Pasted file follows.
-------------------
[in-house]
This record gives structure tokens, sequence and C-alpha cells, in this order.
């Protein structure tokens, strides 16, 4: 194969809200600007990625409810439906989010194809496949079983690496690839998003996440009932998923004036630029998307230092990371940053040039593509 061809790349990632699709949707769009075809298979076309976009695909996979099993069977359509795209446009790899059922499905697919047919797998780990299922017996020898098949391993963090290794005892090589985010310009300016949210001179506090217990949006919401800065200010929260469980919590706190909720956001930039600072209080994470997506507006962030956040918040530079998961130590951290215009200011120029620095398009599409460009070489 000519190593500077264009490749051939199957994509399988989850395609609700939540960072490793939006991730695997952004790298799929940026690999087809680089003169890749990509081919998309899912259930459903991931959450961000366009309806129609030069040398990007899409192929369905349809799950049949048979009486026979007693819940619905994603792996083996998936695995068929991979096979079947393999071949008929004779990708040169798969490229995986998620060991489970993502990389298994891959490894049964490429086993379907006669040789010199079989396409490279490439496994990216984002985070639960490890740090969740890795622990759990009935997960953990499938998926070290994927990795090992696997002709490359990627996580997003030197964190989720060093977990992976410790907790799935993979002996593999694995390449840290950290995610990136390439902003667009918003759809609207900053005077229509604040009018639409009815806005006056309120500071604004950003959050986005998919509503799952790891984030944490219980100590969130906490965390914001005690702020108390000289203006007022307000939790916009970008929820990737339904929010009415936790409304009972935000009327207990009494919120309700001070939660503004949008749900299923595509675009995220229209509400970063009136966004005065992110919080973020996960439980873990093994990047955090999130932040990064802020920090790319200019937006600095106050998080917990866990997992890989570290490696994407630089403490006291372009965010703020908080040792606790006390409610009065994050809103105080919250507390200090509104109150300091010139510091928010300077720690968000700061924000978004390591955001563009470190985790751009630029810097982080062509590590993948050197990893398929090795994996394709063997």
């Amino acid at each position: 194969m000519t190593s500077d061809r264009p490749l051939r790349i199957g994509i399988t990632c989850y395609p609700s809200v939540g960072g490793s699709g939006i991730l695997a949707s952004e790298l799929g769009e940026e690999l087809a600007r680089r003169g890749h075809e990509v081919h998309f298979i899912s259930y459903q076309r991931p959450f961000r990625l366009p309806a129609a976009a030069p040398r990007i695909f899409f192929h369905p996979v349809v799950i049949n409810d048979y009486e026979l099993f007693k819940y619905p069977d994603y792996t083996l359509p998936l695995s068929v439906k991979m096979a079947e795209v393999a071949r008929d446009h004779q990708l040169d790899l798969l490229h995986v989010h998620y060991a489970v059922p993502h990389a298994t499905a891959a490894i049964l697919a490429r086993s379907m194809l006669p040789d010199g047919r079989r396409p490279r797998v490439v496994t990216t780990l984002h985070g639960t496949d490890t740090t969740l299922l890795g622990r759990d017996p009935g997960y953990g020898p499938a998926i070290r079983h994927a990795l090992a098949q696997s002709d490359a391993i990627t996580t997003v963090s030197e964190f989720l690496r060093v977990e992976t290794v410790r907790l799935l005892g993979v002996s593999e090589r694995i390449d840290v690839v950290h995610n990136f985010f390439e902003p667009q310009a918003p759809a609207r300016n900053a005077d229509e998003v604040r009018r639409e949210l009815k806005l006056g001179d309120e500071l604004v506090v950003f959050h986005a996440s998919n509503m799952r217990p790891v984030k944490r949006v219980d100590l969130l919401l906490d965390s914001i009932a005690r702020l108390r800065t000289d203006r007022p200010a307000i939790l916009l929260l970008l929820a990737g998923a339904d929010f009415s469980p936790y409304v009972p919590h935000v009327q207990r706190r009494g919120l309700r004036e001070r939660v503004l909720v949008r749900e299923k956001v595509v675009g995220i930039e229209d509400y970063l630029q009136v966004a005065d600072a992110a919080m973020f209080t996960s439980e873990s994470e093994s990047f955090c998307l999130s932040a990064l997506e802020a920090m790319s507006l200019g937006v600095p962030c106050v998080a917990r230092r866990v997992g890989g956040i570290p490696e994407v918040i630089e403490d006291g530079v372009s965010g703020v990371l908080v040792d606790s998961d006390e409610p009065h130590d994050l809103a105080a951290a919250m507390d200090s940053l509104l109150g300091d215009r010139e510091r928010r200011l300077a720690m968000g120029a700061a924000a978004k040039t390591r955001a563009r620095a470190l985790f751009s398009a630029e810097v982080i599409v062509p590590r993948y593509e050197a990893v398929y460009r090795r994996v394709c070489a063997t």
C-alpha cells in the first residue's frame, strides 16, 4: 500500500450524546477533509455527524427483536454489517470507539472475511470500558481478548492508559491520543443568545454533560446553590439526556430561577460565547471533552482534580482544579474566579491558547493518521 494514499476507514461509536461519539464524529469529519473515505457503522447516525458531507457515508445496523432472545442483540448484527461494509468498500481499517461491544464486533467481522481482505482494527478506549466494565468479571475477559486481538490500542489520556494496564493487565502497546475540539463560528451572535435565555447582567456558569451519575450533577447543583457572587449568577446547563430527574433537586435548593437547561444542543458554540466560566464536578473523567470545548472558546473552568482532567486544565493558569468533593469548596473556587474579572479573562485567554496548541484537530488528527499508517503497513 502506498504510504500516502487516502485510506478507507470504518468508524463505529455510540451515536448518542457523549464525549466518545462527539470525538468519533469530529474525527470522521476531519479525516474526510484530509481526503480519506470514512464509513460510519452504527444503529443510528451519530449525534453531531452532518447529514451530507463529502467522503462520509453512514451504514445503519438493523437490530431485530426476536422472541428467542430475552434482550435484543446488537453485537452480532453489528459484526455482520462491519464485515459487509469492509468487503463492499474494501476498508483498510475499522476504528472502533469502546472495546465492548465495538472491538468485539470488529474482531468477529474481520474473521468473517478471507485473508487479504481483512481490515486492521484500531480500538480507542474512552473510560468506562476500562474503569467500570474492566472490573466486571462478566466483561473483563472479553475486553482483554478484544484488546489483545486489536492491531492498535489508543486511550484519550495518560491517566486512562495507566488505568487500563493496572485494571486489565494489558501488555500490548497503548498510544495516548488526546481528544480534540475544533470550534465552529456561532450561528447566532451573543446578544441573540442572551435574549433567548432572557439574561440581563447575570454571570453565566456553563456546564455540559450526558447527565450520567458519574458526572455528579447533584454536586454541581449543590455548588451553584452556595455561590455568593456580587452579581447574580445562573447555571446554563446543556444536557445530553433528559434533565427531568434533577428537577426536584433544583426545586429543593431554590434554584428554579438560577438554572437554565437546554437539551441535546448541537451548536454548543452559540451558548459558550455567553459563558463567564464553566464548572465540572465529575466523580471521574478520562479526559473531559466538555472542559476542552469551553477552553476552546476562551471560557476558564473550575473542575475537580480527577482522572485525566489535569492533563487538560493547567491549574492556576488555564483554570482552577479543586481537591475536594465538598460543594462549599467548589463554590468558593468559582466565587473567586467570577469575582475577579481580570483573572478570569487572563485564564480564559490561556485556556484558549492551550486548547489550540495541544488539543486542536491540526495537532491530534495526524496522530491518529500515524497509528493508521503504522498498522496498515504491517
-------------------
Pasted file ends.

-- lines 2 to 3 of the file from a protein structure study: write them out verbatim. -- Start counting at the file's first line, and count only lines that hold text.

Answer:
This record gives structure tokens, sequence and C-alpha cells, in this order.
């Protein structure tokens, strides 16, 4: 194969809200600007990625409810439906989010194809496949079983690496690839998003996440009932998923004036630029998307230092990371940053040039593509 061809790349990632699709949707769009075809298979076309976009695909996979099993069977359509795209446009790899059922499905697919047919797998780990299922017996020898098949391993963090290794005892090589985010310009300016949210001179506090217990949006919401800065200010929260469980919590706190909720956001930039600072209080994470997506507006962030956040918040530079998961130590951290215009200011120029620095398009599409460009070489 000519190593500077264009490749051939199957994509399988989850395609609700939540960072490793939006991730695997952004790298799929940026690999087809680089003169890749990509081919998309899912259930459903991931959450961000366009309806129609030069040398990007899409192929369905349809799950049949048979009486026979007693819940619905994603792996083996998936695995068929991979096979079947393999071949008929004779990708040169798969490229995986998620060991489970993502990389298994891959490894049964490429086993379907006669040789010199079989396409490279490439496994990216984002985070639960490890740090969740890795622990759990009935997960953990499938998926070290994927990795090992696997002709490359990627996580997003030197964190989720060093977990992976410790907790799935993979002996593999694995390449840290950290995610990136390439902003667009918003759809609207900053005077229509604040009018639409009815806005006056309120500071604004950003959050986005998919509503799952790891984030944490219980100590969130906490965390914001005690702020108390000289203006007022307000939790916009970008929820990737339904929010009415936790409304009972935000009327207990009494919120309700001070939660503004949008749900299923595509675009995220229209509400970063009136966004005065992110919080973020996960439980873990093994990047955090999130932040990064802020920090790319200019937006600095106050998080917990866990997992890989570290490696994407630089403490006291372009965010703020908080040792606790006390409610009065994050809103105080919250507390200090509104109150300091010139510091928010300077720690968000700061924000978004390591955001563009470190985790751009630029810097982080062509590590993948050197990893398929090795994996394709063997």